The ATI Radeon HD 2900 XT can be used in crossfire as seen above in one of our test platforms. Two internal ATI CrossFire bridge interconnects link the two cards together for those that have a motherboard that has two PCI Express x16 slots and enough money to pick up a pair of these cards. ATI informed us that future Catalyst drivers will default to Alternate Frame Rendering (AFR) mode to help give consumers better performance with no need to change the settings in the Catalyst Control Center.
The core on the Radeon HD 2900 XT is clocked at 743MHz and its 512MB of GDDR3 RAM is clocked at 825MHz (1.66GHz DDR). At these frequencies that card has a theoretical peak pixel processing rate of 47.5 Gigapixels/sec and a peak triangle processing rate of 742M triangles/s. The Radeon HD 2900 XT also has up to 106GB/s of memory bandwidth thanks to its 512-bit memory interface. All of this processing power requires ~215W per card and a large copper heat pipe covers most of the card to help keep it nice and cool. The flame stickers on the fan shroud add a nice touch to something that would have looked a bit plain without them.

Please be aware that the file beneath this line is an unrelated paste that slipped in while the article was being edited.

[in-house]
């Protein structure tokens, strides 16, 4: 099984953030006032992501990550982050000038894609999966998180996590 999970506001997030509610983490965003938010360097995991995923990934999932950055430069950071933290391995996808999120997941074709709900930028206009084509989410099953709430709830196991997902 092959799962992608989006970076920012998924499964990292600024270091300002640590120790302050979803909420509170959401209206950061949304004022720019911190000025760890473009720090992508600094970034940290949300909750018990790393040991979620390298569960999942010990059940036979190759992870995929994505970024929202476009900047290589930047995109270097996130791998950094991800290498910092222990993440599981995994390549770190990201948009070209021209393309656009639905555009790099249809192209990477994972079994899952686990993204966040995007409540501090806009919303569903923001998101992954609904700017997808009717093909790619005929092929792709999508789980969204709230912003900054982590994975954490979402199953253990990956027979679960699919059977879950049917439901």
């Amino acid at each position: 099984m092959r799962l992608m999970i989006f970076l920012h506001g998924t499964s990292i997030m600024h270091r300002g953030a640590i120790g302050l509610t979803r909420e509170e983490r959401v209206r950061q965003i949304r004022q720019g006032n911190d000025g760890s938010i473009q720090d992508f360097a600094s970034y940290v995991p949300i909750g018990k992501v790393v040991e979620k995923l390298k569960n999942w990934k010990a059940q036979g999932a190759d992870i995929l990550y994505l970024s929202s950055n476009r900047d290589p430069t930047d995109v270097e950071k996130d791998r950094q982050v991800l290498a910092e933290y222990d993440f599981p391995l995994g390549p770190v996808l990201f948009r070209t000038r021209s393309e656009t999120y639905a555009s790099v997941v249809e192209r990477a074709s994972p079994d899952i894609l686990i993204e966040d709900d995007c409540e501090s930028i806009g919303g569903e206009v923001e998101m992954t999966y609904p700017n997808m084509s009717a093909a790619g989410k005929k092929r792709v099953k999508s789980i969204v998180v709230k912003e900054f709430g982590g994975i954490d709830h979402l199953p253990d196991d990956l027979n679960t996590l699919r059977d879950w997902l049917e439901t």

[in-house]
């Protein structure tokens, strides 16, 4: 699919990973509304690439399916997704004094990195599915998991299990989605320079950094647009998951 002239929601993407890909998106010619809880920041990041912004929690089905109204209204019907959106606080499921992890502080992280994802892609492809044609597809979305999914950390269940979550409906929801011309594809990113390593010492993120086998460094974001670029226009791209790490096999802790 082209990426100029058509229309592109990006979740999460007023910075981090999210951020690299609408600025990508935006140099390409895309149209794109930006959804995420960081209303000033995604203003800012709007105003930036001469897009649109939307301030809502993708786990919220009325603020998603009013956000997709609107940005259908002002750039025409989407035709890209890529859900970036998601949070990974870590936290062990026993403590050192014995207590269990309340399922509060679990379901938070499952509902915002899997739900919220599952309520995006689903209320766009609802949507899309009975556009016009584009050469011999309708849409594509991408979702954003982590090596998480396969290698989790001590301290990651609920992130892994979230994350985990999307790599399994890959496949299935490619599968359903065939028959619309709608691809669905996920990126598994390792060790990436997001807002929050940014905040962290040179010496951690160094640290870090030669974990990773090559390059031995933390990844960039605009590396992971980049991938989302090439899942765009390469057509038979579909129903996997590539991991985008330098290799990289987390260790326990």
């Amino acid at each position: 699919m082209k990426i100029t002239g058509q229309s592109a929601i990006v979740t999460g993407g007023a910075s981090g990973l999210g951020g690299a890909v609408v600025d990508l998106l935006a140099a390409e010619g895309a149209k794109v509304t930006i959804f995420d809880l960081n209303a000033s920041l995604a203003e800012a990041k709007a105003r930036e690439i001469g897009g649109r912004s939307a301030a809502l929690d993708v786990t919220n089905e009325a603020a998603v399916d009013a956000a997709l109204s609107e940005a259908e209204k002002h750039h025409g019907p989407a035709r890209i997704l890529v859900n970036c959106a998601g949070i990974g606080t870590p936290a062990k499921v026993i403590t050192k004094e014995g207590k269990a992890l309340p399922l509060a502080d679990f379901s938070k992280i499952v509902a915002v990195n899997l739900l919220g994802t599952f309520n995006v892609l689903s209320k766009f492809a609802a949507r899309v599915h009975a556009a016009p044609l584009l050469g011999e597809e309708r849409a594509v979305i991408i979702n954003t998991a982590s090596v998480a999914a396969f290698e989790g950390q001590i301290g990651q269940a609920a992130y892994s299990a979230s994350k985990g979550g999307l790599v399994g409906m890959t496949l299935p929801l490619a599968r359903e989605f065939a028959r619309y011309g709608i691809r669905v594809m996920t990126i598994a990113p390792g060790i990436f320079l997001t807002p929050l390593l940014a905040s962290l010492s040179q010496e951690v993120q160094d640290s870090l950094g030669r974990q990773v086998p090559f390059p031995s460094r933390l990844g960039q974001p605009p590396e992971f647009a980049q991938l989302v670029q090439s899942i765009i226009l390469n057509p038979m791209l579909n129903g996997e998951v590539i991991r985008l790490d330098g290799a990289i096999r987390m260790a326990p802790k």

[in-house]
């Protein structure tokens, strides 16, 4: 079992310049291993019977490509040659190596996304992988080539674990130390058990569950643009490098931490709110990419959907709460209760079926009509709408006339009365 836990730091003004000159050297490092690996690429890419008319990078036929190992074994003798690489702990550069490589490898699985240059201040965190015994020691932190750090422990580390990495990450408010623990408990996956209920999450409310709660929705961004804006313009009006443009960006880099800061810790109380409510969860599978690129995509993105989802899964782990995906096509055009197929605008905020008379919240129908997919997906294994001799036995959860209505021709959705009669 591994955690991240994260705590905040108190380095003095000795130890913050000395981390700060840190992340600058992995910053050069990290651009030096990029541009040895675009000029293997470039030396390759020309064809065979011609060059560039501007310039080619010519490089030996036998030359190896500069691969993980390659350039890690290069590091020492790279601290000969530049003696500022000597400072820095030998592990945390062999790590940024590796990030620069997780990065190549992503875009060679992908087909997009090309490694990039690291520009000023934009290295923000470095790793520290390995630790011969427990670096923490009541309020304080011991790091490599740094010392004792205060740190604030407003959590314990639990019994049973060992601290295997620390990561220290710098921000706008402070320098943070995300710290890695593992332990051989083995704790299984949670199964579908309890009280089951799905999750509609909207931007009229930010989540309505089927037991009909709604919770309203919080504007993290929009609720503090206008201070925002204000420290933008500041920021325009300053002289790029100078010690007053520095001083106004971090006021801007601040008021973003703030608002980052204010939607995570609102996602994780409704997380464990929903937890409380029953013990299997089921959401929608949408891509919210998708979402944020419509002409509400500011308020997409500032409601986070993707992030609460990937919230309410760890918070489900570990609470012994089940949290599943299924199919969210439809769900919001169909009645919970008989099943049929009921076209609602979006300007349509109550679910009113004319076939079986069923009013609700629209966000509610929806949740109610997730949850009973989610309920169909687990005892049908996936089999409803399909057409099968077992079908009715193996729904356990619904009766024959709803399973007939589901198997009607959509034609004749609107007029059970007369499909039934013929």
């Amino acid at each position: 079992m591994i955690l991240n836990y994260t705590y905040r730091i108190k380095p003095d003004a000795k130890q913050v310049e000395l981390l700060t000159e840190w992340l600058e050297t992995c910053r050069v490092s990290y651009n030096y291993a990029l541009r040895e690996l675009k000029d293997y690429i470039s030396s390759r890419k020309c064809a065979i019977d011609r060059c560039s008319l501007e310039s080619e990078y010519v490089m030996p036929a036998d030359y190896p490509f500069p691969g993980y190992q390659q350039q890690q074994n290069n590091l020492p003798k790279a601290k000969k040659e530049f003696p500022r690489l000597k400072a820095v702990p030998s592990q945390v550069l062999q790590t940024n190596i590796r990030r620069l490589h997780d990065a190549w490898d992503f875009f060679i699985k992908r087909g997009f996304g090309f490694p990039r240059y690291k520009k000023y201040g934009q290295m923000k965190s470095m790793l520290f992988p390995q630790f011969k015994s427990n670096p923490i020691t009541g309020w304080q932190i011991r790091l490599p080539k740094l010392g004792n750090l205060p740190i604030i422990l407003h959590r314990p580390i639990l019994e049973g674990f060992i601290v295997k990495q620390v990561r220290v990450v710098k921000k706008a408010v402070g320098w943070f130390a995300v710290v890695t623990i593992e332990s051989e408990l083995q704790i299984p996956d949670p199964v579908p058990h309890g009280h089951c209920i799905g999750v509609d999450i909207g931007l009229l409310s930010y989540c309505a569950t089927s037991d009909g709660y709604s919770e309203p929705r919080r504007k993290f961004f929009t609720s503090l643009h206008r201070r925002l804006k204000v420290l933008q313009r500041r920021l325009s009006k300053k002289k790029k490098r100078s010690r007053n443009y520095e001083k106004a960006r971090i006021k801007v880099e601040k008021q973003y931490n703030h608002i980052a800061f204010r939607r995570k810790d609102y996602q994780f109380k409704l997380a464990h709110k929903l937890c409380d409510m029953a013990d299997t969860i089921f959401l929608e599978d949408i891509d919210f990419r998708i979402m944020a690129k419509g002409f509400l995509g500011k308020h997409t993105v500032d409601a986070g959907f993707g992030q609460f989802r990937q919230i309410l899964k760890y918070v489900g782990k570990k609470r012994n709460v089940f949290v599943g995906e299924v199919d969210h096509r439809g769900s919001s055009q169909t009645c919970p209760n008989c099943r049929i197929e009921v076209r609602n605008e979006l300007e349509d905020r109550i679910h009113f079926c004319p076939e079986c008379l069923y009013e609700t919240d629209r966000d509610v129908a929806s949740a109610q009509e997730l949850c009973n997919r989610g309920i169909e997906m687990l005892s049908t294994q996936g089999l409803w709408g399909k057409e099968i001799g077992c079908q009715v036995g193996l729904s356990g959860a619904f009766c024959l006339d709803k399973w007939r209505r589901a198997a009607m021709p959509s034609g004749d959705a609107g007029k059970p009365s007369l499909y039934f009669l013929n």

The ATI HD 2900 XT video card comes with a 6-pin and an 8-pin pair of power connectors. When running the HD 2900 XT at stock frequiences only a pair of 6-pin power heards need to be used. When overclocking it’s highly suggest to use a 6-pin and an 8-pin power cable to make sure the video card has enough power. When overclocked the HD 2900 XT uses more than 220W at full load, which is a healthy amount of power. When an 8+6 pin PSU is plugged in, the software detects it and allows the card to be “tuned” up. By using “OverDrive” (the name of ATI’s “tuning” feature in Catalyst Control Center) end users are able to mildly overclock the video card. For those that want to really push the limits of the card we encourage you to take a look at a tool called PowerStrip. The latest PowerStrip can be downloaded here.
All Radeon HD 2900 XT cards are equipped with dual, dual-link DVI outputs with HDCP support. An ATI Theater 200 chip with feature ViVo functionality is also found on the graphics card. The rear of the card has a heat spreader that helps keep the memory chips cool.
Just for fun we removed the rear heat spreader as seen above to check out what memory IC’s that ATI put on the initial batch of engineering samples.
With the heat spreader removed the name Hynix and part number HY5RS573225AFP-1 could easily be seen. These GDDR3 memory IC’s have a clock frequency of 1000MHz (2GHz DDR), which means these IC’s can do far more than the 825MHz (1.66GHz DDR) that ATI has the Radeon HD 2900 XT clocked at. This could be a good sign that the HD 2900 XT is a great overclocker, but remember you have to have both the 8-pin and a 6-pin power connectors in use to overclock it!